Geotechnical Engineering

Geotechnical Engineering

Our infrastructure is built either on or below ground, and may even be made of earth materials (for example earth dams or levees). Geotechnical engineers characterize the properties of earth materials and analyze soil and soil-structure systems to optimize their performance for anticipated loads. See Figure 2-6 for the geotechnical engineer’s viewpoint. Often it is said that there are four basic structural materials: wood, metal (chiefly steel), masonry (e.g., brick, concrete block), and concrete. Actually, all construction built here on Earth includes a fifth basic structural material – the earth beneath or around the building or other construction. Geotechnical engineers work closely with geologists to gather information about subsurface characteristics and with structural engineers to design the foundation for the overlying structure. A geotechnical engineer might be concerned with such activities as:


  • Assessment: evaluating sites for constructability and risks, such as stability failures (e.g., landslides) or deformations (soft soil that excessively compacts)
  • Analysis: modeling response of soil and soil-structure systems to future loads, e.g., earthquakes, and/or changes in environmental conditions, e.g., change in the level of the water table (soil properties are often sensitive to water content)
  • Design: design of geotechnical systems to meet performance criteria; examples of geotechnical systems include foundation systems, retaining structures, pavement, tunnels, and earthworks such as dams, levees, landfills, and filled ground where construction will be built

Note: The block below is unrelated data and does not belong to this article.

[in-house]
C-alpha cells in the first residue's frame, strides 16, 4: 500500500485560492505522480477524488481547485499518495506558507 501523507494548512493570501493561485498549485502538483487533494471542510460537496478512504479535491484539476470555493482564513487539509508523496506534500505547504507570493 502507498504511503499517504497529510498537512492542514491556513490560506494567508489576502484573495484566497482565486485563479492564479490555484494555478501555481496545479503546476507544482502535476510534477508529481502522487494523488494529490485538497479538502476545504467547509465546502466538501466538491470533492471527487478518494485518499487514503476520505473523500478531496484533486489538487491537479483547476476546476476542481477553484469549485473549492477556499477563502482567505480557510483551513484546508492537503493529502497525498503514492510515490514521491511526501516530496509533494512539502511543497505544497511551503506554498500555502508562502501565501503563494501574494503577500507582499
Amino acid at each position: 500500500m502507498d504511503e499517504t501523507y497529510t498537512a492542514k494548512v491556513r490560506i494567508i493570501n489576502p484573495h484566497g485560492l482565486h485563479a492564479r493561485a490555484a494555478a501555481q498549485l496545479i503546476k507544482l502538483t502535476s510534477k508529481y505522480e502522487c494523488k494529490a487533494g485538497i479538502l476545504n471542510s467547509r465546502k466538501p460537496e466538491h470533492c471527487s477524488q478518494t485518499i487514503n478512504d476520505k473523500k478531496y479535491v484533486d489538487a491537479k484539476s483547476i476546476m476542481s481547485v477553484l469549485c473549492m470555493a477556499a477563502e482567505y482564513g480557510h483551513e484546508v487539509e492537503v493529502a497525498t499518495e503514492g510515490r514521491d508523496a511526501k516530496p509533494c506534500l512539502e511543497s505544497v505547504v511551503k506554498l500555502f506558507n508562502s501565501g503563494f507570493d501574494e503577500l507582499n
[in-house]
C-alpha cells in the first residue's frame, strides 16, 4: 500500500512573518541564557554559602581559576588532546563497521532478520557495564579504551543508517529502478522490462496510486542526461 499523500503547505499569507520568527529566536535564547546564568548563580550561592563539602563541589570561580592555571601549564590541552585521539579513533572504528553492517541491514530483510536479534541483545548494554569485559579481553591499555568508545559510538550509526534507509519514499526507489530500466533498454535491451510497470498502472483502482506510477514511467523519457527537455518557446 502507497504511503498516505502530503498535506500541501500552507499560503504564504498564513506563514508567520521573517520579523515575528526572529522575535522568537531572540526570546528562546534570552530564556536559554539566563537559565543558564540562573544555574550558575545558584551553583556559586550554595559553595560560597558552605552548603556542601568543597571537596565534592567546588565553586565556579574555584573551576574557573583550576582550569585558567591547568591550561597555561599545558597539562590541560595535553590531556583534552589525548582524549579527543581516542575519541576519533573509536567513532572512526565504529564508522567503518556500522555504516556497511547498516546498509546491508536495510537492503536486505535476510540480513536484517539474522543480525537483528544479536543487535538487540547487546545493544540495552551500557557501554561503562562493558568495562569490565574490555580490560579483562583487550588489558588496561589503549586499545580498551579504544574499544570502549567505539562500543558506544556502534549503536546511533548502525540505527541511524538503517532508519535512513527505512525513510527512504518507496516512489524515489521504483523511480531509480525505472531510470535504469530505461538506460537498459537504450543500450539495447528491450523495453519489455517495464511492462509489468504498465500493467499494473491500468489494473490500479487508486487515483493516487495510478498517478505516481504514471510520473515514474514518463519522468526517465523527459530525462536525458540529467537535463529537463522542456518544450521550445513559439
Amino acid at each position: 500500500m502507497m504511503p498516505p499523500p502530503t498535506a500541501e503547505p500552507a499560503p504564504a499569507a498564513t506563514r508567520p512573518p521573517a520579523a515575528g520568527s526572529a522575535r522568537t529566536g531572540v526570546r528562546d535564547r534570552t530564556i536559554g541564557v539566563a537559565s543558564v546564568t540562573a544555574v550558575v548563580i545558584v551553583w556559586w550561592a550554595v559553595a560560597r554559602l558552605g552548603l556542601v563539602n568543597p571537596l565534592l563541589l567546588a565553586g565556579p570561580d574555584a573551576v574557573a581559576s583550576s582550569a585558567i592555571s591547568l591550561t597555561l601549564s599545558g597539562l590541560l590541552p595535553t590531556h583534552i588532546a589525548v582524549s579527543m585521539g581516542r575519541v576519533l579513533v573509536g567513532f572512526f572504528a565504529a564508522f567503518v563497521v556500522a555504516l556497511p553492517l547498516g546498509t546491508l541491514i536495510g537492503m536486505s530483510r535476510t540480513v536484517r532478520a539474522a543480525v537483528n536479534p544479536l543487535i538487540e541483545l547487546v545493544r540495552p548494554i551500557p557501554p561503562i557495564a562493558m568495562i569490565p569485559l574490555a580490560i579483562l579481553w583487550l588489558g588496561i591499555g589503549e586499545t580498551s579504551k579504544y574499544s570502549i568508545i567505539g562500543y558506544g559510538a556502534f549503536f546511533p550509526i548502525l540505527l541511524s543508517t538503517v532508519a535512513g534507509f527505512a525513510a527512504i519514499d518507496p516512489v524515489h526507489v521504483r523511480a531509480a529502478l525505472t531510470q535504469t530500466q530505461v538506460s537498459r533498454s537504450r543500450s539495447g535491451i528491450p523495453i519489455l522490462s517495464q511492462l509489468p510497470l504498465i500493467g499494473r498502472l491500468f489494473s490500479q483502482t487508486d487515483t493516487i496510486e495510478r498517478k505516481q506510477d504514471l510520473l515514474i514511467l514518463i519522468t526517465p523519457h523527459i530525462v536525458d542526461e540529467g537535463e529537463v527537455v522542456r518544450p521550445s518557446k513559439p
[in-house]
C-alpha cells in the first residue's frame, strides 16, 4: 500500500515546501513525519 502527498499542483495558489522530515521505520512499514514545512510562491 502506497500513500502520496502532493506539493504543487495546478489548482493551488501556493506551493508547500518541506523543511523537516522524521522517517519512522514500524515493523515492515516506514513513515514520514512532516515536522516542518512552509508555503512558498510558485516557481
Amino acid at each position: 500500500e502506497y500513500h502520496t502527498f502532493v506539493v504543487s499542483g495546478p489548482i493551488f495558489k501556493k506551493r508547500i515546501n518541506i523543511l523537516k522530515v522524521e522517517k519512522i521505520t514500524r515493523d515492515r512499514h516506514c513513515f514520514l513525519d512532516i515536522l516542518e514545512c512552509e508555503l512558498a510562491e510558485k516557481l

• Monitoring: monitoring earthwork and foundation construction to verify analysis assumptions and quality control in the construction process
  • Mitigation: stabilizing slopes and excavations, installing barriers to inhibit the movement of subsurface contaminants.


Geotechnical engineering has become an increasingly sophisticated field in recent years. (“Soil engineering” is what the field was usually called until a few decades ago). In the application shown in Figure 2-7, geotechnical engineering, in combination with the use of modern instruments and communication technology, is used to contend with the hazard of landslides. On this narrow ledge along the Pacific Ocean, where the roadbed has several times fallen down the cliff because of landslides, wires are embedded across the road to measure a fraction of an inch of extension if the road begins to stretch and slide toward the downhill side. Illuminated lights and a sign are then activated to warn drivers. A cell phone call is also automatically generated to notify state highway engineers.


Figure 2-6. The geotechnical engineer’s viewpoint. Geotechnical engineers look at a building site differently than the way we usually do, because most of us only visualize a building or other construction from the ground up. Geotechnical engineers study and field-measure the properties of the soil and rock layers beneath and around construction so that foundations, drainage, and underground construction such as pipelines, can be properly designed and constructed. illustration: RR


Figure 2-7. Geotechnical monitoring of landslide hazard, Highway 1, Devil’s Slide, California.

photo: RR

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